Ex-Xinhua Finance CEO Gets Month in Prison for Tax CrimeTom Schoenberg
Xinhua Finance Ltd.’s former chief executive officer, Loretta Fredy Bush, was sentenced to one month in prison for conspiring to obstruct the Internal Revenue Service, resolving U.S. accusations that she joined a $50 million fraud scheme.
Bush, 54, was sentenced today by U.S. District Judge Royce Lamberth in Washington after pleading guilty in February to one count of conspiracy for hiding more than $2.1 million in forgiven debt from the IRS. The conspiracy allowed Bush to avoid paying the U.S. government about $24,500 in taxes.
Bush, who argued for probation, held her lawyer’s hand as Lamberth issued her punishment, which includes an additional 150 days of home confinement, three years supervision and a $20,000 fine. She declined to comment as she left the courtroom.
Her law firm, Drinker Biddle & Reath LLP, said in a statement highlighting the government’s dismissal of more serious charges, “Ms. Bush has long professed her innocence of those charges and is pleased to be vindicated today.”
The sentencing ends a federal prosecution that began almost two years ago with allegations of a $50 million insider-trading operation. Bush, who was also vice-chairman of the company, and two other directors were indicted on May 10, 2011, for allegedly using various entities to disguise the sale of shares in Shanghai-based Xinhua Finance from investors and the Securities and Exchange Commission, and conspiring to engage in insider trading. They were also accused of manipulating the company’s balance sheet to avoid taking so-called impairment charges.
Xinhua Finance, the first Chinese company listed on the Tokyo stock exchange, provides information products focused on Chinese and international financial markets.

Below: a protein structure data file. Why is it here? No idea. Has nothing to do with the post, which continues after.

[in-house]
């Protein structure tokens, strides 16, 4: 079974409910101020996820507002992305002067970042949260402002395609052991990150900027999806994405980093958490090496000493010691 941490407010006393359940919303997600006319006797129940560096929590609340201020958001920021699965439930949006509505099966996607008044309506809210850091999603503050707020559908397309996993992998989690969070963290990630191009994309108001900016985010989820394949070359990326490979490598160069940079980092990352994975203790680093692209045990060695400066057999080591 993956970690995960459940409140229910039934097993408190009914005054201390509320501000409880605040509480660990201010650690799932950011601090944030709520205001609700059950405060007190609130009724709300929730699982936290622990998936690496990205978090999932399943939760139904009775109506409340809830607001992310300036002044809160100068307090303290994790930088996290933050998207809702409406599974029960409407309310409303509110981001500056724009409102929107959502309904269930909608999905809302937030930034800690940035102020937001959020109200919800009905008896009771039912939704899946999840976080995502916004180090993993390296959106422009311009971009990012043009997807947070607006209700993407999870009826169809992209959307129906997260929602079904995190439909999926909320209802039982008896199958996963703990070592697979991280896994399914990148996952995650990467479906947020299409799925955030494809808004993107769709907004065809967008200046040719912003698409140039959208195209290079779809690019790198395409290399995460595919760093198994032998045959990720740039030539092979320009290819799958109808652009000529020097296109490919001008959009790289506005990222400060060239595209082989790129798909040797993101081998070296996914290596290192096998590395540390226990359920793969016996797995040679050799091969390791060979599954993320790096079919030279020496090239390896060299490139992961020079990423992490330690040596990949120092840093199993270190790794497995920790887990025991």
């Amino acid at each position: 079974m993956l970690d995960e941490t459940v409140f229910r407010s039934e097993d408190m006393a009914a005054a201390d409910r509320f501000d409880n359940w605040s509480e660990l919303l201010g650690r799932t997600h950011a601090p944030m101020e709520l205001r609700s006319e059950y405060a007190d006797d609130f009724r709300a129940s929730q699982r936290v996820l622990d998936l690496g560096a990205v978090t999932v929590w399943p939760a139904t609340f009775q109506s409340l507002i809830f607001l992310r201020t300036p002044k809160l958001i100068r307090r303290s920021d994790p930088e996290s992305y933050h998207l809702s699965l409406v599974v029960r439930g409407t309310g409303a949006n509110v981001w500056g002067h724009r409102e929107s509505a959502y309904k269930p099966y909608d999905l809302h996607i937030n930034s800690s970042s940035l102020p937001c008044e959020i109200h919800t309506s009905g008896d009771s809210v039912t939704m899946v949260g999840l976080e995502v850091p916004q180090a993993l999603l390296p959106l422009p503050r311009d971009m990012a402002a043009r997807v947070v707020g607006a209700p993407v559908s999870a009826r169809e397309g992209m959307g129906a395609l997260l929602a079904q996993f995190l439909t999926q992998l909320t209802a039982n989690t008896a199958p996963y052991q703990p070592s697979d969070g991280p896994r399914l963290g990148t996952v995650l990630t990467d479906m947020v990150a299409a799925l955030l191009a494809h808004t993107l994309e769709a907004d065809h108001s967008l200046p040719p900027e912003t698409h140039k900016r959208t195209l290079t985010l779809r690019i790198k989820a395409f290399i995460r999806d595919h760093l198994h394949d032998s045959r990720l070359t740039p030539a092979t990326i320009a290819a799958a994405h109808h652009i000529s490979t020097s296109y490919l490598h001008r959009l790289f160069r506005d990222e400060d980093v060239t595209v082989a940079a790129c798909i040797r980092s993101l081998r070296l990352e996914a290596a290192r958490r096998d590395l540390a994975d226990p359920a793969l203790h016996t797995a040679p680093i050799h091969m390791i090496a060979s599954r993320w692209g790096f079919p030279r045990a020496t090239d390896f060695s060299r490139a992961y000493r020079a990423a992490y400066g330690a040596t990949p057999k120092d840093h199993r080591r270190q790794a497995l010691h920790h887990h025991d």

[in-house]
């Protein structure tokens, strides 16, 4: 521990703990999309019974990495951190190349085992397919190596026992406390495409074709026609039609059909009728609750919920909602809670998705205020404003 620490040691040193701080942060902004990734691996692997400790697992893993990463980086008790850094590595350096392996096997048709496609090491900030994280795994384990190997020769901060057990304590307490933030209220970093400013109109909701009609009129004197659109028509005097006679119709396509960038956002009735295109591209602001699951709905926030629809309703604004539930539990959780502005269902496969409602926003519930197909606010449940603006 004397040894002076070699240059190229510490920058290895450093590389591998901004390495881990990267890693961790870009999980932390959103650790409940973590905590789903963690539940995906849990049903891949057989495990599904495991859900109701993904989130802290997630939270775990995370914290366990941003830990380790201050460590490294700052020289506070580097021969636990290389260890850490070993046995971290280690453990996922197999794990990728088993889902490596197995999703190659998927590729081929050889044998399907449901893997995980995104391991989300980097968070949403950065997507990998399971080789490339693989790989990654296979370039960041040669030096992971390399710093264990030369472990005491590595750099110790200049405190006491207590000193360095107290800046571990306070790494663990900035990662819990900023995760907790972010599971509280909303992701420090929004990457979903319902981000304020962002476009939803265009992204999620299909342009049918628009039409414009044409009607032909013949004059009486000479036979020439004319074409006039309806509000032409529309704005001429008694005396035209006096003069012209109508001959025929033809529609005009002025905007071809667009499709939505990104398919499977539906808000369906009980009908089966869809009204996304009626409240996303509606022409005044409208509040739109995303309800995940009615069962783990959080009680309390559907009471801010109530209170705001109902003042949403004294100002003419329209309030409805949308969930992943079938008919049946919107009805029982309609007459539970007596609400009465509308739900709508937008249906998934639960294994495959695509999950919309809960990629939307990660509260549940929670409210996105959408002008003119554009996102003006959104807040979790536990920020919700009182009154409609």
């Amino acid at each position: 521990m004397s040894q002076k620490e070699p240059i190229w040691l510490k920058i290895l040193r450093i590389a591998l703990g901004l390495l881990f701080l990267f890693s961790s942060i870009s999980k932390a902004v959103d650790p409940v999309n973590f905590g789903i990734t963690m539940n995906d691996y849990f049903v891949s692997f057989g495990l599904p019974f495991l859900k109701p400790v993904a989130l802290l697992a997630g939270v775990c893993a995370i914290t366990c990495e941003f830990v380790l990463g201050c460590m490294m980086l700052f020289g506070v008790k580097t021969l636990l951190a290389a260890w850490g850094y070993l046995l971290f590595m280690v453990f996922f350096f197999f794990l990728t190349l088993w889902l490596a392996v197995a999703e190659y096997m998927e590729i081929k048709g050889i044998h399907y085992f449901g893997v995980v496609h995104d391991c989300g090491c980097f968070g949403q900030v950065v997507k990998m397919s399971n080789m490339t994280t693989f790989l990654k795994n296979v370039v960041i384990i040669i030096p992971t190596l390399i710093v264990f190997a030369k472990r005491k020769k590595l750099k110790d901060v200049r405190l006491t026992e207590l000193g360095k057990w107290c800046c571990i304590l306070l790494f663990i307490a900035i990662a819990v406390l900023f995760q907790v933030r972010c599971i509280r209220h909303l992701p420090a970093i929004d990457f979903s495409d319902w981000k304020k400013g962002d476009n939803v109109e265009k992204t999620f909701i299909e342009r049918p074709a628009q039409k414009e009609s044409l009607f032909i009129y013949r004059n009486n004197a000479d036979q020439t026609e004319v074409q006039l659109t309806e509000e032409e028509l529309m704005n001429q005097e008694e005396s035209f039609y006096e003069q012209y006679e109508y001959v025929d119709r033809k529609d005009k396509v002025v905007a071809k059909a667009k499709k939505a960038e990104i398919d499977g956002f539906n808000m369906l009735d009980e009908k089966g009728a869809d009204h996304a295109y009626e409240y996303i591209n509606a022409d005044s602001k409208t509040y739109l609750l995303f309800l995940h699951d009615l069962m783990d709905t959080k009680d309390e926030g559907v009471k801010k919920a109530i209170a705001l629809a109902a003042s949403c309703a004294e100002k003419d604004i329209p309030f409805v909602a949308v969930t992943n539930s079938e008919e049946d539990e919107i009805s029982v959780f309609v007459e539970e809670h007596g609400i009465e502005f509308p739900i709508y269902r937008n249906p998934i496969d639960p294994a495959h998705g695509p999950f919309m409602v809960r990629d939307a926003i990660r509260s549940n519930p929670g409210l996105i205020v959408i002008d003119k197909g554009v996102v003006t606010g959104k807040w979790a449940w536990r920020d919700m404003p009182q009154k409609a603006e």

The two other ex-board members, Shelly Singhal and Dennis Pelino, pleaded guilty to the same conspiracy charge and were each ordered to prison for nine months.
Under the indictment, all three defendants faced four charges of mail fraud, each carrying a maximum penalty of 20 years in prison. In 2011, the three pleaded not guilty to the charges. As part of the plea agreements, prosecutors agreed to drop charges in the indictment.
Lamberth didn’t explain why Bush received less time than Pelino and Singhal. Prosecutors sought a sentence of six months to a year for all three.
Bush, in court filings, claimed the government’s fraud case was based on incomplete information. She said prosecutors never examined Xinhua Finance accounting records to find out what the company’s chief financial officer, general counsel and outside auditors knew about the transactions that formed the basis of the fraud indictment.
“The due diligence performed by defense counsel revealed that the indictment’s prosecution theory was flawed as a matter of both law and evidence,” her lawyer, Charles Leeper, wrote in an April 25 court filing.
Before she was sentenced, Leeper told Lamberth that Bush suffered from medical problems and had become the primary caretaker for her family. He pointed to letters from children who have been recipients of Bush’s charitable work.
Bush read a short statement in court apologizing for her hiding assets from the government and asking Lamberth to keep her out of prison so she could care for her family.
“I should be setting a better example in my personal life and in my professional life,” Bush said. “It’s not the kind of person I am.”
Bush co-founded Xinhua Finance with Pelino in 1999. She was the CEO and a board member until January 2009, according to the indictment. She lives in San Francisco, prosecutors said.
Pelino, who lived in Miami Beach, Florida, when he pleaded guilty, was chairman of the compensation committee and a member of the audit and investment committees, according to the indictment.
Singhal, of Newport Beach, California, was chairman of Xinhua Finance’s audit committee and a member of its compensation and investment committees.
The lead case is U.S. v. Singhal, 11-cr-00142, U.S. District Court, District of Columbia (Washington).